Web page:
It turns out that slicing ham isn’t just a skill, it’s a profession. What, you’ve never heard of the famous jamon slicers of Spain?
Either way, for anyone interested in correctly slicing a full leg of jamon (and taking it from a skill to an art form), there’s now a book that shows you how: “Mastering the Fine Art of Slicing Spanish Ham,” now available in English.
The way you cut your ham apparently can determine aroma, texture and flavor, and you don’t want to mess these characteristics up.
After all, it takes 18 months of curing to produce jamon serrano and 12 to 48 months for jamon iberico (made from black-footed Iberian pigs), and a whole bone-in leg of the latter costs about $700. Slicing ham, we learn, “requires talent, extensive knowledge, practice and steady hands.”
The book covers types of hams and topics such as safety, aesthetics, preparation, utensils and important vocabulary. It’s a user’s manual that provides step-by-step photography, intended to give the reader the same instruction as a hands-on course a with a master jamon slicer.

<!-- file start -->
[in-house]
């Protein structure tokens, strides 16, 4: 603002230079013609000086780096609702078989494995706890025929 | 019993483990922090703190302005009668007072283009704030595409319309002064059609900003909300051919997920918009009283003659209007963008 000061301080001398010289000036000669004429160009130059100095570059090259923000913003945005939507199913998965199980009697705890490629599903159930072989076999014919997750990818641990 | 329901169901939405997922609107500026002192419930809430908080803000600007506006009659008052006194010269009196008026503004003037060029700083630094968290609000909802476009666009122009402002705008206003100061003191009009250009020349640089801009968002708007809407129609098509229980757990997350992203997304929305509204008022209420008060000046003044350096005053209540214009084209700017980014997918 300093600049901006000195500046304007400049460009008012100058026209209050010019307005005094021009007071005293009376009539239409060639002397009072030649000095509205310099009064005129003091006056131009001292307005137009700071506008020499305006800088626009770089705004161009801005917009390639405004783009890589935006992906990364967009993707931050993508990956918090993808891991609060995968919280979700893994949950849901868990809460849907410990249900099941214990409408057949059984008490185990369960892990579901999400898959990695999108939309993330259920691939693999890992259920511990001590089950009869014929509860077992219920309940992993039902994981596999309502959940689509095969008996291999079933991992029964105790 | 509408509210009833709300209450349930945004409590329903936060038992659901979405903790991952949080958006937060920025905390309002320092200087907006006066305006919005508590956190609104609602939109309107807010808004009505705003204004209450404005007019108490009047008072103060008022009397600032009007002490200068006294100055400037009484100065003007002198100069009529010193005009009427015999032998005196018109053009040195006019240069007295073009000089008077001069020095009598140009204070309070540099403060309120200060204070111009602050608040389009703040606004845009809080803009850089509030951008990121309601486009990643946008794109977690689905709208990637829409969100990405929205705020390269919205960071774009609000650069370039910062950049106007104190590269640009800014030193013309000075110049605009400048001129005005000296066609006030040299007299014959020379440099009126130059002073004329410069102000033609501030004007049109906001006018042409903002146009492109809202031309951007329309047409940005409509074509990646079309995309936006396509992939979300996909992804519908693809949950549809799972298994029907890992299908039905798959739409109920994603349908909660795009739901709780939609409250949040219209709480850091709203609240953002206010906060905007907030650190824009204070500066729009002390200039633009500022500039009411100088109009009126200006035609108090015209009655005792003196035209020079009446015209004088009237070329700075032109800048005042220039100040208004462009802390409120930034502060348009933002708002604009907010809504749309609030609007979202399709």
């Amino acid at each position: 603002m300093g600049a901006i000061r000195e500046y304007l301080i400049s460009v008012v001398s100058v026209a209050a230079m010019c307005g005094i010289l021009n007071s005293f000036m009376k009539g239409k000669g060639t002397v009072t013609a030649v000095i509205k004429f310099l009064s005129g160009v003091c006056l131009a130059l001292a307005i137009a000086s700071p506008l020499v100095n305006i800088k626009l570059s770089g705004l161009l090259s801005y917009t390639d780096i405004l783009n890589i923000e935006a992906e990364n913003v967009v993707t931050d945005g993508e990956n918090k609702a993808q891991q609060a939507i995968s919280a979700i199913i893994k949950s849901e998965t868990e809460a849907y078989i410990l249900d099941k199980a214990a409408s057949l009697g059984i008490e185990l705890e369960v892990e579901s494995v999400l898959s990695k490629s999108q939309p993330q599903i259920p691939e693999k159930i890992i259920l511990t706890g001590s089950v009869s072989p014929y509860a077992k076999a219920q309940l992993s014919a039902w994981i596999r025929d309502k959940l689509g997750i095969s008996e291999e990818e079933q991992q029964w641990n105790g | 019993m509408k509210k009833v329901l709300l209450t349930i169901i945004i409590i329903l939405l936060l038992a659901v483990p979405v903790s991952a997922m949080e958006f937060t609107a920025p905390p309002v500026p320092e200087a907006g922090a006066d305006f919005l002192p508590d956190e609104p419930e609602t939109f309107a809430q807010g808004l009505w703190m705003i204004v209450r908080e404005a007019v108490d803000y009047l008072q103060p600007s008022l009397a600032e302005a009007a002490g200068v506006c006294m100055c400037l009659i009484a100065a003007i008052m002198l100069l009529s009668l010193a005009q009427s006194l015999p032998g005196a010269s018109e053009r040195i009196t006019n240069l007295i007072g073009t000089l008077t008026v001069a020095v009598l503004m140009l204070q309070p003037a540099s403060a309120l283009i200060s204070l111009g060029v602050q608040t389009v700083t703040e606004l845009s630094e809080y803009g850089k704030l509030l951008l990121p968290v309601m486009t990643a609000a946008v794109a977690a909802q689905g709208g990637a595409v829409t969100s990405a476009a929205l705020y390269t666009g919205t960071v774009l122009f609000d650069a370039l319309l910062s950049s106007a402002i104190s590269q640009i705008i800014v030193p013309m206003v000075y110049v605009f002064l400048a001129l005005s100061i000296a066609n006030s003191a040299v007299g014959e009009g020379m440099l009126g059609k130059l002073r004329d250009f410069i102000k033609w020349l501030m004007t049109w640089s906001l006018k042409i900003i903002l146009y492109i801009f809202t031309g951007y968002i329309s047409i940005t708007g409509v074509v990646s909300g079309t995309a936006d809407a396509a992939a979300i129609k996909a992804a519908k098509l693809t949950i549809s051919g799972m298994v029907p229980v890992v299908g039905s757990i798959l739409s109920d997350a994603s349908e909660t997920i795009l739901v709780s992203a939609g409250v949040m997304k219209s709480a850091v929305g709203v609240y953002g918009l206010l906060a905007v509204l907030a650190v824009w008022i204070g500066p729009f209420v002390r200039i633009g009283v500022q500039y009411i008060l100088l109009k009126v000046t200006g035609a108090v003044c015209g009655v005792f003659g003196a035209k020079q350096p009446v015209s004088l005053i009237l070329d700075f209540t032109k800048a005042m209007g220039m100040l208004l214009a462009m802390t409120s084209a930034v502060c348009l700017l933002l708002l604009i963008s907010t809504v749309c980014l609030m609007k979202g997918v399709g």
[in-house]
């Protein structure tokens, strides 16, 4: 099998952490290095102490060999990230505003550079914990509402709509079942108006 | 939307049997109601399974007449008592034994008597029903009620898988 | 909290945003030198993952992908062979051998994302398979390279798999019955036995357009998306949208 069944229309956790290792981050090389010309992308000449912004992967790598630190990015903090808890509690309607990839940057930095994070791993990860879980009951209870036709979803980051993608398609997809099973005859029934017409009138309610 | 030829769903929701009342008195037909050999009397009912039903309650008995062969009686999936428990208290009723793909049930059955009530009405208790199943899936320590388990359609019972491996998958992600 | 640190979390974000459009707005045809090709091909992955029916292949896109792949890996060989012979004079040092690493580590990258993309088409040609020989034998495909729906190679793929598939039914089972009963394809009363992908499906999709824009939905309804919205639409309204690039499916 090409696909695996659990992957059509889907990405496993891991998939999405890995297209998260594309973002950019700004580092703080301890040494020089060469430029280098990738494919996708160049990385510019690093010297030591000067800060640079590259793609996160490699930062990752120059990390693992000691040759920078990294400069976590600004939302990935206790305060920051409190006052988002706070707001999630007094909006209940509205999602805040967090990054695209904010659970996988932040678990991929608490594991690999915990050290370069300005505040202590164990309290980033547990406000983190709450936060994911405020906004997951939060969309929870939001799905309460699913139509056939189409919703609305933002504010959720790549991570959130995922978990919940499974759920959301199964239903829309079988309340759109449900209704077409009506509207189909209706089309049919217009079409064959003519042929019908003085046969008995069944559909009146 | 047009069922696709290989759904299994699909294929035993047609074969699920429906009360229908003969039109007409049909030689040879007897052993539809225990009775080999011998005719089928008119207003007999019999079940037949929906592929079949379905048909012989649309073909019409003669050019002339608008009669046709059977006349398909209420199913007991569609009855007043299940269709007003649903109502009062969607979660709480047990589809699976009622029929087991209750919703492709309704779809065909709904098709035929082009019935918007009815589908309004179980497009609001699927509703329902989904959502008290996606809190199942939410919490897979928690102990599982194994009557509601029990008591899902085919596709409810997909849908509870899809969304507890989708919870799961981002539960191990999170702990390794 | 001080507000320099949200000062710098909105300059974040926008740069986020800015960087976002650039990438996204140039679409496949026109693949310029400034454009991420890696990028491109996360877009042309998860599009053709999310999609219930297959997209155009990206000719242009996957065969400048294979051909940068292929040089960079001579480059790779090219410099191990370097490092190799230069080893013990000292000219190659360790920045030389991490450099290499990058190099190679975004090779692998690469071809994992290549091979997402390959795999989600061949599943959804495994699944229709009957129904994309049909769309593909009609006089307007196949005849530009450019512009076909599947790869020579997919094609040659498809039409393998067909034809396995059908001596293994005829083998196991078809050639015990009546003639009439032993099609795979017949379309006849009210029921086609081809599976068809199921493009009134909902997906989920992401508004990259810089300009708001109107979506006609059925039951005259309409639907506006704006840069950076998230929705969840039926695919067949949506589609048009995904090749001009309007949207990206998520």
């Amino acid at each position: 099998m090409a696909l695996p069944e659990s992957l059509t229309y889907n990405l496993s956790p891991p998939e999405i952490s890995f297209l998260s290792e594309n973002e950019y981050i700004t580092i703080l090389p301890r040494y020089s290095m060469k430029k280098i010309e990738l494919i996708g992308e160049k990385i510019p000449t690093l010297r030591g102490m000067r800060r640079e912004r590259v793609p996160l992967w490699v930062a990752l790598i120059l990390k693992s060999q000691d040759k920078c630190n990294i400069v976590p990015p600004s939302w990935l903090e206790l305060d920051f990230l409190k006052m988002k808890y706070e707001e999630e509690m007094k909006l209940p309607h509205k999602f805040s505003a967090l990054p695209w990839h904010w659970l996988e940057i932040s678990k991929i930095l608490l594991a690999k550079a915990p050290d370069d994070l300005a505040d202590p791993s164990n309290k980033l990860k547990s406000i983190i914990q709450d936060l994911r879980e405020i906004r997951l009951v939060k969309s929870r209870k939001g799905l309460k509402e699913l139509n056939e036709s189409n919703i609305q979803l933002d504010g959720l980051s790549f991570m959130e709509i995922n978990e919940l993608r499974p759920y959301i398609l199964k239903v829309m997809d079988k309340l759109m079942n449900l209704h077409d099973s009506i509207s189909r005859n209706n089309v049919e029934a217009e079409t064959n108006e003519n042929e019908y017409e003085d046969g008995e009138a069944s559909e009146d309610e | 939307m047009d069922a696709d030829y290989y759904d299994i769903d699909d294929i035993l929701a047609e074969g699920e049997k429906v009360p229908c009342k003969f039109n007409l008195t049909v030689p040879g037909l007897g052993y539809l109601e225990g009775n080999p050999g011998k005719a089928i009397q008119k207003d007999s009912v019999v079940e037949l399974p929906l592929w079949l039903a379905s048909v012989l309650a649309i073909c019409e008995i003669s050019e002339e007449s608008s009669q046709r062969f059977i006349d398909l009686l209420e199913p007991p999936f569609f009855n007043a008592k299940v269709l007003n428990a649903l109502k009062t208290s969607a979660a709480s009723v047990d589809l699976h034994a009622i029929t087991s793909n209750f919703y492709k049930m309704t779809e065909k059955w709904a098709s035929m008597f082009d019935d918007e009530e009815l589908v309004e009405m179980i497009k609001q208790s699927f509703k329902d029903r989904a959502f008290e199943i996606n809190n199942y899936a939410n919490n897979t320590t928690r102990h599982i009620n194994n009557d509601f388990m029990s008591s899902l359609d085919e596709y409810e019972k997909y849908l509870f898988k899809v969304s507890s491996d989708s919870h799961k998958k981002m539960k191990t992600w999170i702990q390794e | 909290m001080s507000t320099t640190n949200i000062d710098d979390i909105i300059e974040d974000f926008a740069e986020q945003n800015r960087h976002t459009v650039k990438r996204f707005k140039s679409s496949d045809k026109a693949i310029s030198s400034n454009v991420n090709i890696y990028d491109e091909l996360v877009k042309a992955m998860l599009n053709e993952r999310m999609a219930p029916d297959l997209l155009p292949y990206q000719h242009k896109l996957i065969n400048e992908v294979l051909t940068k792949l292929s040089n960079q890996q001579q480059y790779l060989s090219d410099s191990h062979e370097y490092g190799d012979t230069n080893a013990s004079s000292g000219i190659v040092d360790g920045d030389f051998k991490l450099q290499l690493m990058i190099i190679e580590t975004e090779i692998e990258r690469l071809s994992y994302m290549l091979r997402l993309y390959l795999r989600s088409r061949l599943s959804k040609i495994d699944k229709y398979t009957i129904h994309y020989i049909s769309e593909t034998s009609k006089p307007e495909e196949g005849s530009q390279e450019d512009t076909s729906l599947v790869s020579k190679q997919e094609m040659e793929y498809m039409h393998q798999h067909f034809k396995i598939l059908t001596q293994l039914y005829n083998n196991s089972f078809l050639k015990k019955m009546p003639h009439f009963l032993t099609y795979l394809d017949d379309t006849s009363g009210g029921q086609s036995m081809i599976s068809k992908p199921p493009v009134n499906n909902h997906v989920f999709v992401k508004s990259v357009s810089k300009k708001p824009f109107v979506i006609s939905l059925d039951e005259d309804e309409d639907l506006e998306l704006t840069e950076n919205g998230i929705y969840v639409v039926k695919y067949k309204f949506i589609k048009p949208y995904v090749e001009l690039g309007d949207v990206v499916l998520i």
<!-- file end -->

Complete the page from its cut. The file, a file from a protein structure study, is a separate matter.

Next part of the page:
But if you don’t happen to have a whole leg of ham to slice yourself, another option might be the jamon menu from the Bazaar on La Cienega: jamon serrano, dry-cured jamon iberico, dry-cured free-range jamon iberico, and dry-cured free-range acorn-fed jamon iberico.
“Slicing Spanish Ham,” $60. Available at www.le-sanctuaire.com.